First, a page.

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By June 13, 2011 - 1:53pm
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Hi. I'm 31 and was divorced a year ago after being married since 19. I have recently started dating a very nice man, we're in a strong, committed relationship and we've become sexually active. He's the only man I've been with since my ex-husband.
I went to my family doctor for a perscription of birth control for the first time in my adult life. (I had never needed it before because my ex had a vasectomy after he had kids with his first wife). Anyway, a routine pap was done and I'm ashamed to say, it had been years. But I was diagnosed with HPV. I don't have warts but I have abnormal/precancer cells on my cervix. Anyway, My family dr. sent me to another doctor for the culposcopy and they want me to have a LEEP.

First of all, my sweetheart and I have already been having sex, and had been at the time I went for the pap/birth control, which means he has HPV for sure, right? So, if I get the LEEP and get rid of the bad cells, will he give the HPV back to me again?
Also, is the LEEP really necessary or is this just a "quick fix" money maker and I'm being herded through the medical path like a farm animal? Do I give the HPV a chance to go into remission on it's own? They said my cells are precancerous. Is that more advanced than regular "abnormal" cells or are pre-cancer cells basically "abnormal" cells? How do I evaluate my severity? What should I do and how do I know what the right decision is? How far is a reasonable time frame for testing my ability to make the HPV go away naturally? How likely are my cells to turn into cancer in the stage they're in now? If I find out additonal information about my diagnosis could you tell me about the severity/advancement of my specific cells? And most importantly, will it keep coming back from the partner I'm with since I know I've at least given it to him.... this is heart breaking. It sickning to even be in this situation.... can anyone help?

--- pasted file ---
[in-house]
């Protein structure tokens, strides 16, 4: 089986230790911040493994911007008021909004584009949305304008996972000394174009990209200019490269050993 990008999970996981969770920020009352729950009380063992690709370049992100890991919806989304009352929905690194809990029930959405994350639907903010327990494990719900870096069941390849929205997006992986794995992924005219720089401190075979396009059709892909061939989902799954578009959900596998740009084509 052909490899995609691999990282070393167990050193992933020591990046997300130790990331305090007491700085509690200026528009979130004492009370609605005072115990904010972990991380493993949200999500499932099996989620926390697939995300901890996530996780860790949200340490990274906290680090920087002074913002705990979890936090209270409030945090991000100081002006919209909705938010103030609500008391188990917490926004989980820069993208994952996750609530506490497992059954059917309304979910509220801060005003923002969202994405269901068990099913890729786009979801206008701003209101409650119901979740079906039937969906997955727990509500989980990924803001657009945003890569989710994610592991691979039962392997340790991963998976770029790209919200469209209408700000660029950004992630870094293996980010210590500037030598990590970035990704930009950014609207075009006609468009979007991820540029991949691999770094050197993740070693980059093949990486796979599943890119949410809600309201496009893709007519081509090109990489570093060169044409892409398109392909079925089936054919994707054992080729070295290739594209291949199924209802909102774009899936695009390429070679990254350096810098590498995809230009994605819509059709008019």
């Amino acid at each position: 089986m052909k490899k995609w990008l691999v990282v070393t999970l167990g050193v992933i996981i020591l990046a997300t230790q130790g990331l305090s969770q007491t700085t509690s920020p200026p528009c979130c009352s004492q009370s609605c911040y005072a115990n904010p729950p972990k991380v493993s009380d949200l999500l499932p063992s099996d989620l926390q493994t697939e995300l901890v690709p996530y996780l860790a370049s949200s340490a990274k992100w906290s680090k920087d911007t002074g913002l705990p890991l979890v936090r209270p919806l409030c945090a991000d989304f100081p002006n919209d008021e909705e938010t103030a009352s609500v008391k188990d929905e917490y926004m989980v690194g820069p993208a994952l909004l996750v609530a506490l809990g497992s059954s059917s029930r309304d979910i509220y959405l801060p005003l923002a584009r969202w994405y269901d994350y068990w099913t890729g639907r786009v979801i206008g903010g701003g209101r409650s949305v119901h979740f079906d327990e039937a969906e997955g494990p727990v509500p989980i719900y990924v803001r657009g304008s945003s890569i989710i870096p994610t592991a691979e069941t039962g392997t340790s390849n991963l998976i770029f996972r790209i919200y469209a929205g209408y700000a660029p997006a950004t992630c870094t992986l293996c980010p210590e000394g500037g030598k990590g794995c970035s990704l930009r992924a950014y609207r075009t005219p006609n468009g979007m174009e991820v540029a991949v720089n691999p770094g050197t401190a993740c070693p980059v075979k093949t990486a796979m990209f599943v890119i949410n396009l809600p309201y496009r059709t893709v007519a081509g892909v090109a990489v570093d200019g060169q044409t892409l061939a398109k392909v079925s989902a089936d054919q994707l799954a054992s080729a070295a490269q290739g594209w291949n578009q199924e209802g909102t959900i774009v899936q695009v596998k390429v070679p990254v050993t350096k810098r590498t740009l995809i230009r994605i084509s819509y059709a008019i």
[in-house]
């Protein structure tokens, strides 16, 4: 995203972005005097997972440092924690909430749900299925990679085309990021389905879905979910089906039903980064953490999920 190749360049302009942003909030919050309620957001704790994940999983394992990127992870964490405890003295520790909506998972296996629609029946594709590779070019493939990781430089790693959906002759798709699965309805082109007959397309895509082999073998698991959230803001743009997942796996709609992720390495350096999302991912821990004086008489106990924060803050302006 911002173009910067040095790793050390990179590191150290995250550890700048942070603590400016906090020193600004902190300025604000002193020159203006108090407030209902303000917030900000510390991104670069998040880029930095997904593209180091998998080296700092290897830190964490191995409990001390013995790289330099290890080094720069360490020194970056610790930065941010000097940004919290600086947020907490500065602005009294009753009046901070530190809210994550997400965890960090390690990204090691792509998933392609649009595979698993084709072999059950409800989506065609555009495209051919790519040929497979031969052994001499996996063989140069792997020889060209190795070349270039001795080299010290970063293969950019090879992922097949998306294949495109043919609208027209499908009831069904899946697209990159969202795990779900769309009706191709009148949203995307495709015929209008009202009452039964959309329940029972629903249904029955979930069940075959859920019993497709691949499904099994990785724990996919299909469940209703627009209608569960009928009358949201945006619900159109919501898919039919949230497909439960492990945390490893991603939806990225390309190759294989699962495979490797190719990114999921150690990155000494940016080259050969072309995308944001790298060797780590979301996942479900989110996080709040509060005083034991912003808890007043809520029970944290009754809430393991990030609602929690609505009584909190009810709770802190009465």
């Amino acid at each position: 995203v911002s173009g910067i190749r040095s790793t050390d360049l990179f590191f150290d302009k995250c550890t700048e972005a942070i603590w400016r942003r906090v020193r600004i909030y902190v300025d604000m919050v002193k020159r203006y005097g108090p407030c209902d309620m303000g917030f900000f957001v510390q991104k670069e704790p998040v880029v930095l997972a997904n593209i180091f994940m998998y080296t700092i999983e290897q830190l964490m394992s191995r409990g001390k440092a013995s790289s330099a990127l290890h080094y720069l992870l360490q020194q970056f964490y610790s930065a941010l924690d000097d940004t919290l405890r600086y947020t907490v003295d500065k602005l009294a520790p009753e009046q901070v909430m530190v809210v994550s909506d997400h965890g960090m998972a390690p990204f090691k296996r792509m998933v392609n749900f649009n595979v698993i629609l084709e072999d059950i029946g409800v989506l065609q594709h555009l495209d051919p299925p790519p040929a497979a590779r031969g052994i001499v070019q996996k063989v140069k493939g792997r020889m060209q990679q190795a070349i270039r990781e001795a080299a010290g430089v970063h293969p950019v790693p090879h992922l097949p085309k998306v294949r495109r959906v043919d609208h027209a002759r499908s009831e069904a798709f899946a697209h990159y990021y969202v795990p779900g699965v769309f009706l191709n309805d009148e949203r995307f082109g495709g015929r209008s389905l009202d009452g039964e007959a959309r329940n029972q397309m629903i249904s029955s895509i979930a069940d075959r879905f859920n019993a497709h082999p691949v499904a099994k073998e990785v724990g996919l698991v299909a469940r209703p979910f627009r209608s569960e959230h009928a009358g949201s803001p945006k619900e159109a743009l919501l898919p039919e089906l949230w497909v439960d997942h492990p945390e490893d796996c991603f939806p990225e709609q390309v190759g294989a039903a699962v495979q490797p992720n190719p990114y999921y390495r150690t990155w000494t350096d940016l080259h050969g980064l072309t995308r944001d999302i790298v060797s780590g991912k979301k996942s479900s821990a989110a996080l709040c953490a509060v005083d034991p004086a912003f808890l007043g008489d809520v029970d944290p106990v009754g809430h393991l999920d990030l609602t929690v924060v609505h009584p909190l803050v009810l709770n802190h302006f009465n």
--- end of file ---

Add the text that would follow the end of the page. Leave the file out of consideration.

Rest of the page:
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Yes, you have transmitted the virus to your boyfriend. Now that he is infected with HPV, he will transmit the virus to anyone that he has genital contact with.
A HPV infection can persist for many years even without the presence of genital warts. Persistent infections with high risk HPVs are the primary cause of cervical cancer. HPV s are a group of more than 150 related viruses. Some types lead to the growth of warts, over 40 types are sexually transmitted and some high risk types lead to cancer. Both high-risk and low-risk types of HPV can cause the growth of abnormal cells, but only the high-risk types of HPV lead to cancer.
Although there is currently no medical treatment for HPV infections, the cervical lesions and warts that can result from such infections can be treated. Methods commonly used to treat cervical lesions include cryosurgery (freezing that destroys tissue), LEEP (loop electrosurgical excision procedure, or the removal of tissue using a hot wire loop), and conization (surgery to remove a cone-shaped piece of tissue from the cervix and cervical canal).
The LEEP procedure will not cure you of HPV, there is no cure. The procedure removes the precancerous cells and hopefully, prevents the progression of these cells to cancerous cells.
Only your physician is qualified to discuss the staging or advancement of your cells.
Hopefully, with the information that I have given you, you realize that waiting and doing nothing in the hopes that the precancerous cells will just go away is a risky and unwise decision. Of course, the choice is yours to make. You must realize that precancerous cells will do one thing--- turn into cancerous cells.
The bottom line is you are both infected with HPV. In 90% of cases, the body’s immune system clears HPV naturally within two years. I suggest you discuss your concerns about reinfection with your doctor.

June 13, 2011 - 5:10pm
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